Try loping him down at a normal lope until you get to the fence, then he won't anticipate the stop and will only be loping, then when you do go down and add speed continue to do this until you feel comfortable that you can go down without him stopping. Also start the first half of your rundown slow, if you start out fast he will slow down, you have to build. As far as the taking of, its not always a good idea to pull them into the ground because it can make your rundown choppy, instead try making a rectangle going from end to end around the arena but staying 20 feet off of the sides, but go all the way down to the end. As you lope this rectangle your horse may think he's running down to a stop, when he speeds up slightly take ahold of his face until he slows down, then give him a loose rein because you have to give him the opportunity to be bad in order to correct it:. Hope.this helps:)
     
    01-05-2013, 07:52 AM
  #15
Foal
Take this for hwat it may be worth... I am not a professional trainer of any sort, particularly reining. I did ride in a few reined cowhorse clinics. The clinician had me do a "run down" at a walk and stop him at the fence when he knew I didn't plan on plowing his face into the fence she had me do it at the trot. Then after numerous times doing that, we did it at a lope. By that time he was comfortable that I had his best interests in mind and he would run all the way to the fence. Training doesn't happen over night and if you start by running before you walk, your horse may not feel confident approaching the fence, not knowing if you plan to stop him before he rams into it, so he takes things into his own hands. Again... just a thought. I can't wait fro NRHAReiner to weigh in on this.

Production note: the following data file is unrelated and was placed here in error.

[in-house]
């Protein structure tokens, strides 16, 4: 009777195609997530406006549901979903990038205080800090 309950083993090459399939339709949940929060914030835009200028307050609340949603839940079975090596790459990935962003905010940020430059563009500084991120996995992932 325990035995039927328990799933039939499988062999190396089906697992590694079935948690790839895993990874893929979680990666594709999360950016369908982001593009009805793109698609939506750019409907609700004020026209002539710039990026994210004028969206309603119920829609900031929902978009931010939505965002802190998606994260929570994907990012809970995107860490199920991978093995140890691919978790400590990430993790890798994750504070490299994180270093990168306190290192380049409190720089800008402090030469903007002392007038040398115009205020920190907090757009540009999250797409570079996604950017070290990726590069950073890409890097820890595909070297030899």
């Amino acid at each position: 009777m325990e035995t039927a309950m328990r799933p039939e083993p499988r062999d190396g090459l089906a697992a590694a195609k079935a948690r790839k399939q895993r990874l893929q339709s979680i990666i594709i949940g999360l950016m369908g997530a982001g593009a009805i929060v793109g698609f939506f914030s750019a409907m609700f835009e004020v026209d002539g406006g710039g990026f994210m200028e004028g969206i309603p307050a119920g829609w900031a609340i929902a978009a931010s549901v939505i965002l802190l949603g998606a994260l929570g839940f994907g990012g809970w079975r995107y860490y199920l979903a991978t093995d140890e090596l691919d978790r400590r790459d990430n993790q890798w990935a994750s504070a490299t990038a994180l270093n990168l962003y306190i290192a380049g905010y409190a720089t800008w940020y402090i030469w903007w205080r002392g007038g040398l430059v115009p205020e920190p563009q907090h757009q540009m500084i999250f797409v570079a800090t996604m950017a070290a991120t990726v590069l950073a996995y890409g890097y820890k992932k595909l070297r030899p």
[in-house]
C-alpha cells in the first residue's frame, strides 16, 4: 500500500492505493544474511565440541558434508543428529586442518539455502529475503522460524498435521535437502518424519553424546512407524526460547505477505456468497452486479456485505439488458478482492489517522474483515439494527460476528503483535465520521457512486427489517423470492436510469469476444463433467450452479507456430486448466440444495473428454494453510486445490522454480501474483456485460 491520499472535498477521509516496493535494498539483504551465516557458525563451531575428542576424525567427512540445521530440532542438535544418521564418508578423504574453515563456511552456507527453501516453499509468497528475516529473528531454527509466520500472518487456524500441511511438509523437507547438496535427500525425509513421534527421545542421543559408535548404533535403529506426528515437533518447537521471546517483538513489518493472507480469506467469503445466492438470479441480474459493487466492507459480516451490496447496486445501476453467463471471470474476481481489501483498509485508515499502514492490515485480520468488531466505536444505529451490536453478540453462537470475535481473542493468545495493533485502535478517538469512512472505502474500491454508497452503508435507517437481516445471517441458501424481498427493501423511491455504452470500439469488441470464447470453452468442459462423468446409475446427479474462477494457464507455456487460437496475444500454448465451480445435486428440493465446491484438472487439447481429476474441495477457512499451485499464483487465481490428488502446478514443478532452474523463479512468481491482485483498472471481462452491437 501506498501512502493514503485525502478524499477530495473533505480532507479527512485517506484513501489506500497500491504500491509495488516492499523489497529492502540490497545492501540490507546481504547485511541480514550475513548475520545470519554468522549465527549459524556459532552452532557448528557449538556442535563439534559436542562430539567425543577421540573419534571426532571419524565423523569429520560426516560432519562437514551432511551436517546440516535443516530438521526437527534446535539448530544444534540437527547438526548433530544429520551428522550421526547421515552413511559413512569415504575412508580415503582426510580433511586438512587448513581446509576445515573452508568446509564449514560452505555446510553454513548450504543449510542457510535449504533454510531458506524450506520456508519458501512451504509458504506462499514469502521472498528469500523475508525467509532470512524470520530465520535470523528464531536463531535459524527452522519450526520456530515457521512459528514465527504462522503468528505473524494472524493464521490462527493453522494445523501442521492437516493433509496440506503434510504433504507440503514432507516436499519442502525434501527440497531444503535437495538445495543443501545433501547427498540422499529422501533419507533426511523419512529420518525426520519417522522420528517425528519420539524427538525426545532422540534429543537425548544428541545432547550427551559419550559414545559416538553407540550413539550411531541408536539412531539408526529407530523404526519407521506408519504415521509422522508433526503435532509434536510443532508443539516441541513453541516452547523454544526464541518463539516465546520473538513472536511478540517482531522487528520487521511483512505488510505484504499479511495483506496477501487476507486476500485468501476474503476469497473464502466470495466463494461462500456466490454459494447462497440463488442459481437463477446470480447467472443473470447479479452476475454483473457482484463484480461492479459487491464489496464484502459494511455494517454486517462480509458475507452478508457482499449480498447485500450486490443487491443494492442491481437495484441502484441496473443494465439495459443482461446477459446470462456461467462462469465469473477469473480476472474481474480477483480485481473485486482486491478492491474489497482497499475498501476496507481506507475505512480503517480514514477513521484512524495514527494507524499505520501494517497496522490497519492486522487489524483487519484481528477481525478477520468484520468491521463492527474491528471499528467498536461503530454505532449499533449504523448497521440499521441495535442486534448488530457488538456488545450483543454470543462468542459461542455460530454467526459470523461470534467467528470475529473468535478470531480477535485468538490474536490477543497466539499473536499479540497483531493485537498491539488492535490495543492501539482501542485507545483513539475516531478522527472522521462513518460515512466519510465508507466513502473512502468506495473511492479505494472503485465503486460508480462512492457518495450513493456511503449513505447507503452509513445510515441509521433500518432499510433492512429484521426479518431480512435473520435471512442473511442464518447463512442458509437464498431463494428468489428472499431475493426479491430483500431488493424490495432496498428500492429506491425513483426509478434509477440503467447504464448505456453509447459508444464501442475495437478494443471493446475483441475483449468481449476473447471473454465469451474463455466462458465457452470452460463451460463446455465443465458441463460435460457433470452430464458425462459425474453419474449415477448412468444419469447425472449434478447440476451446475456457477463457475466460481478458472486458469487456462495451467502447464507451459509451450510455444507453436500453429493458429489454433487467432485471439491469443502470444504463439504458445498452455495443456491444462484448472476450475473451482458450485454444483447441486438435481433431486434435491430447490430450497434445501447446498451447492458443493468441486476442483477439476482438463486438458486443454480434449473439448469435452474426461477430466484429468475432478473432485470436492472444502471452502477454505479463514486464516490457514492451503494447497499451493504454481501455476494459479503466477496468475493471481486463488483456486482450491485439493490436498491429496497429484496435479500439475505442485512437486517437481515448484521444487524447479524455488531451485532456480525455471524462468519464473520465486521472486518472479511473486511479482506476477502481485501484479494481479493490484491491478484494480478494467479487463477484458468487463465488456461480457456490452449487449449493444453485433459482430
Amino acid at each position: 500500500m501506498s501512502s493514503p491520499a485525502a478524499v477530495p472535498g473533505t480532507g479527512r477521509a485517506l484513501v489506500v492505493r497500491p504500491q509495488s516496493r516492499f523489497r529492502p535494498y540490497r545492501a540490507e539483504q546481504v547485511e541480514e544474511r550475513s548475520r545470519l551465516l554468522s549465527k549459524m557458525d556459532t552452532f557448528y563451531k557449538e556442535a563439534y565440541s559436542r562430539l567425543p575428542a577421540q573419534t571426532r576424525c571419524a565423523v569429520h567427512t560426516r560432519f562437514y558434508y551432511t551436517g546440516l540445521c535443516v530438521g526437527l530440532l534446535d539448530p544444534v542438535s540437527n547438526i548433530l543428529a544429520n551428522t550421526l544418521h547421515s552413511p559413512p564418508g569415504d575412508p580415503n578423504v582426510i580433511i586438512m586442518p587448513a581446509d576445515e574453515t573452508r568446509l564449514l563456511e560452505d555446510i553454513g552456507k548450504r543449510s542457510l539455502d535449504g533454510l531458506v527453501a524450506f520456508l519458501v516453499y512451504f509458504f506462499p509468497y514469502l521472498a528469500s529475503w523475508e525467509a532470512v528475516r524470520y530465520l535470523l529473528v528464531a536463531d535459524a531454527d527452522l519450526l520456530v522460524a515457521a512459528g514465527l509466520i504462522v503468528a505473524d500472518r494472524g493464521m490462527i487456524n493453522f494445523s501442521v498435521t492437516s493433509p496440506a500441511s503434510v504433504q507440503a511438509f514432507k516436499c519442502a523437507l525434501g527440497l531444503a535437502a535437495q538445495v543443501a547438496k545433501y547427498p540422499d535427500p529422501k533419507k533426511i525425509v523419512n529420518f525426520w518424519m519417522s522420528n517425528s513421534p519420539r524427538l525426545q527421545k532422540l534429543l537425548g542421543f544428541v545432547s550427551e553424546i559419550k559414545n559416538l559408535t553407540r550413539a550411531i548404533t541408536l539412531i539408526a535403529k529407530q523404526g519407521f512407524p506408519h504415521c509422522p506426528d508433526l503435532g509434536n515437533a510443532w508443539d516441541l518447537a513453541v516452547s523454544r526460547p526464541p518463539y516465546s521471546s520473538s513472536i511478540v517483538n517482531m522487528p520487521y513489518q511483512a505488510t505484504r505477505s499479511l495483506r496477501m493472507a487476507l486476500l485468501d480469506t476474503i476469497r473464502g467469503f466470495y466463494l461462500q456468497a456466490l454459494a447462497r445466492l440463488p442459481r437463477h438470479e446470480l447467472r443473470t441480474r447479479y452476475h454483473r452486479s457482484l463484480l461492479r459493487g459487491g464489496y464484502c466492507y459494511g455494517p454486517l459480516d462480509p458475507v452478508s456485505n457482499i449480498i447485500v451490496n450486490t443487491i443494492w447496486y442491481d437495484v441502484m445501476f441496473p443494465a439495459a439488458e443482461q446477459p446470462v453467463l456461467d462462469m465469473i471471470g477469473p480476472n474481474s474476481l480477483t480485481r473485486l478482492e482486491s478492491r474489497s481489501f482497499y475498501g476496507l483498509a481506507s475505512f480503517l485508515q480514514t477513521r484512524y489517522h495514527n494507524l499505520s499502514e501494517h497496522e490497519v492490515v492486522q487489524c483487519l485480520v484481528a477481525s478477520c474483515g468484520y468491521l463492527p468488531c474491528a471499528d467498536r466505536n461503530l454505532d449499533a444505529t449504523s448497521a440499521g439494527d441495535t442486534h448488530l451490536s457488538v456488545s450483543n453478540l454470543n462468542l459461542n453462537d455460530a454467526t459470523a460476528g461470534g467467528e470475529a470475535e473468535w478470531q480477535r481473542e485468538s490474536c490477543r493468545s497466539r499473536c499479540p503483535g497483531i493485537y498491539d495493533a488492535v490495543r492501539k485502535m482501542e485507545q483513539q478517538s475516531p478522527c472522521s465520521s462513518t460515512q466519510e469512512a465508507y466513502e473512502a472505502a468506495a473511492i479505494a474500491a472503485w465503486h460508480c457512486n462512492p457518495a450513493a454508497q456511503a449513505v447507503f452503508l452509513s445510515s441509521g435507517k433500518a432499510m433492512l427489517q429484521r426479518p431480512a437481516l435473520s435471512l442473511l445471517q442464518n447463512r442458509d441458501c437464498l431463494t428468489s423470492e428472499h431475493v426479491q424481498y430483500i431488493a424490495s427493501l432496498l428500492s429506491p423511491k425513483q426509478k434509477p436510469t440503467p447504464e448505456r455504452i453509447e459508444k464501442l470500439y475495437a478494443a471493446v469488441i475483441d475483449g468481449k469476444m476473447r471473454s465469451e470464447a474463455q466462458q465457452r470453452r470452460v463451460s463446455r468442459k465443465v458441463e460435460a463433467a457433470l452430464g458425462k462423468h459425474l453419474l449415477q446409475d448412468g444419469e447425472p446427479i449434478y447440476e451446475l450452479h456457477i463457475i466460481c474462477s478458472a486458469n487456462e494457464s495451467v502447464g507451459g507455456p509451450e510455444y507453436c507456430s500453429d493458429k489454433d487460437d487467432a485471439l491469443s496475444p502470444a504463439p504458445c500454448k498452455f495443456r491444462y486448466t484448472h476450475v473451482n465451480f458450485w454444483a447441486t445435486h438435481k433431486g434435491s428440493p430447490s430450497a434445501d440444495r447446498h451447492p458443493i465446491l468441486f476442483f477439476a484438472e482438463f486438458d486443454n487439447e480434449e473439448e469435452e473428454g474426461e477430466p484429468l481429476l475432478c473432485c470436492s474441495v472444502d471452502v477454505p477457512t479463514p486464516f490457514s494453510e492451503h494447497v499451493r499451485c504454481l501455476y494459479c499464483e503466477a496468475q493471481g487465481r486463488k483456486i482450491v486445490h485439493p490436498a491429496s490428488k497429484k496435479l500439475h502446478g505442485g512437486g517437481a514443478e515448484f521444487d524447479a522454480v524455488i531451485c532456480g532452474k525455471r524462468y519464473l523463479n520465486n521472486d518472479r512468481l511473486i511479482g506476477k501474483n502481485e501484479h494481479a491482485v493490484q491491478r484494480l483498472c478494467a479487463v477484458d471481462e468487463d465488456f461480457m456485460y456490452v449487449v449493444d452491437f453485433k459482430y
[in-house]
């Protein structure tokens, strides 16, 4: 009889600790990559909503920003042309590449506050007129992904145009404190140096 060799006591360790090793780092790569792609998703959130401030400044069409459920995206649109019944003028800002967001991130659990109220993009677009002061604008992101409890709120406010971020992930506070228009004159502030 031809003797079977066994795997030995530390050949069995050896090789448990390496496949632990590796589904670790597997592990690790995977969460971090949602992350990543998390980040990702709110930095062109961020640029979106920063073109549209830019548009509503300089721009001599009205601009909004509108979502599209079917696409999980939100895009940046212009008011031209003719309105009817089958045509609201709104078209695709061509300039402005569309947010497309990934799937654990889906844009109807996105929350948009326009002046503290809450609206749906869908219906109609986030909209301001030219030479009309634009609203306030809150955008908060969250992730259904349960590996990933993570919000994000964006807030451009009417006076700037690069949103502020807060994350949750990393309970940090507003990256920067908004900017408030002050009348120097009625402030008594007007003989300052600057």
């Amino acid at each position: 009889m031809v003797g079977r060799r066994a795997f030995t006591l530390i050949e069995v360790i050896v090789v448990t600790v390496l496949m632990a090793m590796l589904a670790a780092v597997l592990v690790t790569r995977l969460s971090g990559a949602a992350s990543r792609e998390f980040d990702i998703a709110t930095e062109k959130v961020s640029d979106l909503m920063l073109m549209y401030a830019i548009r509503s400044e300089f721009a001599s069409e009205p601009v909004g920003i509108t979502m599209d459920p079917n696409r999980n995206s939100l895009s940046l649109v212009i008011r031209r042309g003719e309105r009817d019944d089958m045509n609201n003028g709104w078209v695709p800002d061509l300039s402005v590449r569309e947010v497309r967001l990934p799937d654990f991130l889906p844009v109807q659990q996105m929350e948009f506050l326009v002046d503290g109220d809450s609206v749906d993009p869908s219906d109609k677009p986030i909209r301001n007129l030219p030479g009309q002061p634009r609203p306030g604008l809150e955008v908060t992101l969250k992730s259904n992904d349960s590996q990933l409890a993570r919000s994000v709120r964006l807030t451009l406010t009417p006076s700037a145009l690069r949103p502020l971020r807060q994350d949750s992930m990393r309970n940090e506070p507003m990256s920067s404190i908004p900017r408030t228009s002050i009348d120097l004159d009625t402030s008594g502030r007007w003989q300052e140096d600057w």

01-06-2013, 12:11 PM
  #16
Trained
The horse is anticipating. Pulling him into the ground will not change that. All you will end up with is a horse who will start scotching and not wanting to run.

I have a horse who does not so much anticipate but she knows her job and loves it so the min. You put your hat on she knows it is show time and she runs the pattern like she is going for a 74. Which is great for my trainer not so much for me.

Anyway. When you have a horse like this or anticipating really the same problem at the end of the day is keep changing it up. When they speed up change direction. Do a lot of standing and boxing of the horse. If the horse learns that the hat means shows or running the long side of the arena means fencing or stopping then you MUST change things up.
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    01-06-2013, 07:18 PM
  #17
Green Broke
Since this horse is not yours, you are just taking lessons on him from your trainer, there probably is not a whole lot you can do training wise.

However rememeber when fencing and stopping, do not anicipate yourself, your horse will read it. When fencing, look beyond the fence like it is not there and let the fence stop him, not your anticipation of the fence.

If you are getting tipped up when stopping, either your horse is dumping his front end or you are stiff(anticipating getting tipped forward can cause this) and not sitting correctly. Perhaps you could get a video of you stopping and get a look at your position.
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    01-12-2013, 10:42 PM
  #18
Yearling
Run him down and let the fence stop him.. sit deeper.. you don't need to brace against the stirrups to stay in the saddle. If he tries to slow down, kick the crap out of him.. and circle around and keep going till he commits all the way down. Don't let him drop that shoulder when you circle around if you have to do it more than once.